By David A. Fahrenthold
Washington Post Staff Writer
Friday, January 25, 2008
Maryland Gov. Martin O'Malley (D) joined other governors and several U.S. senators yesterday in criticizing a recent decision by the Environmental Protection Agency blocking California and effectively a host of other states from cutting greenhouse gas emissions from vehicles.
Testifying before the Senate's Environment and Public Works Committee, O'Malley said Maryland had been prepared to follow California's lead and cut vehicle emissions about 30 percent by 2016. But now that plan is in limbo, O'Malley said, because California was denied an EPA waiver required to set its own emissions standards.
"I find this decision . . . shameful, outrageous and irresponsible," O'Malley said. "It amounts, in essence, to the EPA saying to the states, 'How dare you make greater progress against climate change' " than the federal government?
During the hearing, there were contentious exchanges between senators and EPA Administrator Stephen L. Johnson, who was making his first appearance on Capitol Hill since announcing the decision Dec. 19.
"The federal government is not doing nearly enough to reduce America's greenhouse gas emissions," Sen. Joseph I. Lieberman (I-Conn.) told Johnson. "It should, at the very least, stay out of the road that many state governments are taking."
Two senators said they believed the decision was based on a desire to protect businesses instead of the environment.
"You're going against your own agency's mission," said Barbara Boxer (D-Calif.), the committee chairman. "And you're fulfilling the mission of some special interests."
Boxer introduced a bill yesterday that would direct the EPA to reverse its decision.
Johnson said his decision complies with the Clean Air Act. To set its own standards, he said, California needed to prove that it had a "compelling and extraordinary" problem.
But greenhouse gases -- and the climate change they cause -- are a global problem, Johnson said. So California does not have its own "extraordinary" need.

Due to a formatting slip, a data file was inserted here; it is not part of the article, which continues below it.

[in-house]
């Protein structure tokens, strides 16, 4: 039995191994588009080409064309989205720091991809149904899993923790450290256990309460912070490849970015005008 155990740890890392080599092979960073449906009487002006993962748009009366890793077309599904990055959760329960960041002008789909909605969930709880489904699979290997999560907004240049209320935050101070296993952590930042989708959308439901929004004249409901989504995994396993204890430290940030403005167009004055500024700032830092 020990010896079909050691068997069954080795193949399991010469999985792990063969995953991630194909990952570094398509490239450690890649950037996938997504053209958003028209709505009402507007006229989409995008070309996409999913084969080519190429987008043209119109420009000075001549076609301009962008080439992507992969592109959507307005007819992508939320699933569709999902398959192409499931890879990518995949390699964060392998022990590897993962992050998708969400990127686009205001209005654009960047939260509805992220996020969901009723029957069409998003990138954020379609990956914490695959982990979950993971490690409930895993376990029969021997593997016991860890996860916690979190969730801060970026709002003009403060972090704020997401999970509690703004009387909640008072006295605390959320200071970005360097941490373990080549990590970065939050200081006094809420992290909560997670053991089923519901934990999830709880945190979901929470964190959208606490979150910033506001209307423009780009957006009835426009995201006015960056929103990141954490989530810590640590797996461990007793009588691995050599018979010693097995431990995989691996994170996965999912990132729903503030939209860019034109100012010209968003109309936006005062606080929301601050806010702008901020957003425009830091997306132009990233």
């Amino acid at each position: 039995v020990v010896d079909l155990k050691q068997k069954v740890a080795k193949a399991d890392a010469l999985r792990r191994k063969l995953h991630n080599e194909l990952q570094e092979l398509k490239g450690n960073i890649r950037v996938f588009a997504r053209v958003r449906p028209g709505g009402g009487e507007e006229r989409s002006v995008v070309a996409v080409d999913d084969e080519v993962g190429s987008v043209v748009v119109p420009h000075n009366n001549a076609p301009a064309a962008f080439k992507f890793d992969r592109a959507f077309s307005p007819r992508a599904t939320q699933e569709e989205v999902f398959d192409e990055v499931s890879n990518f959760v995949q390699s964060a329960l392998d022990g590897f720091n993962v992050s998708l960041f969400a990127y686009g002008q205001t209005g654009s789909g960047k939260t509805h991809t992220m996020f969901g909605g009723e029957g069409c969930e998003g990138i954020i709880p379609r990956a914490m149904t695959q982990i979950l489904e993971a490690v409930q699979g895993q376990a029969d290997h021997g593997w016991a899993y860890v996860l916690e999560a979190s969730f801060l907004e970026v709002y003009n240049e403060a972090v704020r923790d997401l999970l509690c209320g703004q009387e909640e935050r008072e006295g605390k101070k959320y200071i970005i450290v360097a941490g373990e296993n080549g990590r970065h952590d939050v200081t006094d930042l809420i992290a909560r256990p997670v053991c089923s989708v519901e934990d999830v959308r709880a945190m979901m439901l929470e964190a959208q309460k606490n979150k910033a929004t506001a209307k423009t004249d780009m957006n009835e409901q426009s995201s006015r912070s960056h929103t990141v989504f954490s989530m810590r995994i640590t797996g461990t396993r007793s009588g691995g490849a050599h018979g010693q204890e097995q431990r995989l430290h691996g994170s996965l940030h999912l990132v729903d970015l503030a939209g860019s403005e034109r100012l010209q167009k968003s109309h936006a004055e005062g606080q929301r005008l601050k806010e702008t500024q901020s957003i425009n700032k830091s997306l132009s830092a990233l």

"My job is to make the right decision, not the easy decision," Johnson said. "This challenge is not exclusive or unique to California."
Johnson faced one Republican, Sen. James M. Inhofe (Okla.), and up to eight Democrats or independents. Senators interrogated Johnson about his beliefs on climate change. Sen. Frank Lautenberg (D-N.J.) wanted to know if he believed global warming posed a "serious problem" for human health. Johnson said the EPA has not made an official determination.
Sen. Bernard Sanders (I-Vt.) asked whether "bold action" was needed to reverse warming. Johnson said there should be "action."
" Bold action?" Sanders asked.
"As I said, action," Johnson replied.
Johnson's decision on the California waiver is causing controversy because of a quirk in U.S. air pollution policy. For many years, California officials were able to set more stringent standards for other pollutants, as long as the EPA granted permission. In dozens of previous instances, it had.
In this instance, Johnson denied California's request, despite advice from EPA staff. Aides wrote in a PowerPoint presentation that the EPA is "likely to lose suit" if California's waiver is rejected.
On Jan. 2, the EPA was sued by California and 15 other states.
Governors from three of those states -- O'Malley, Pennsylvania's Edward G. Rendell (D) and Vermont's Jim Douglas (R) -- participated in yesterday's hearing.
In Maryland, O'Malley said, potential harms of climate change could include sea-level rise and the loss of heat-sensitive grasses in the Chesapeake Bay. He told the panel that there is a demand in his state for faster action.
"The people of Maryland do not understand why on earth would we not do this before the Chesapeake Bay is irreparably damaged," he said.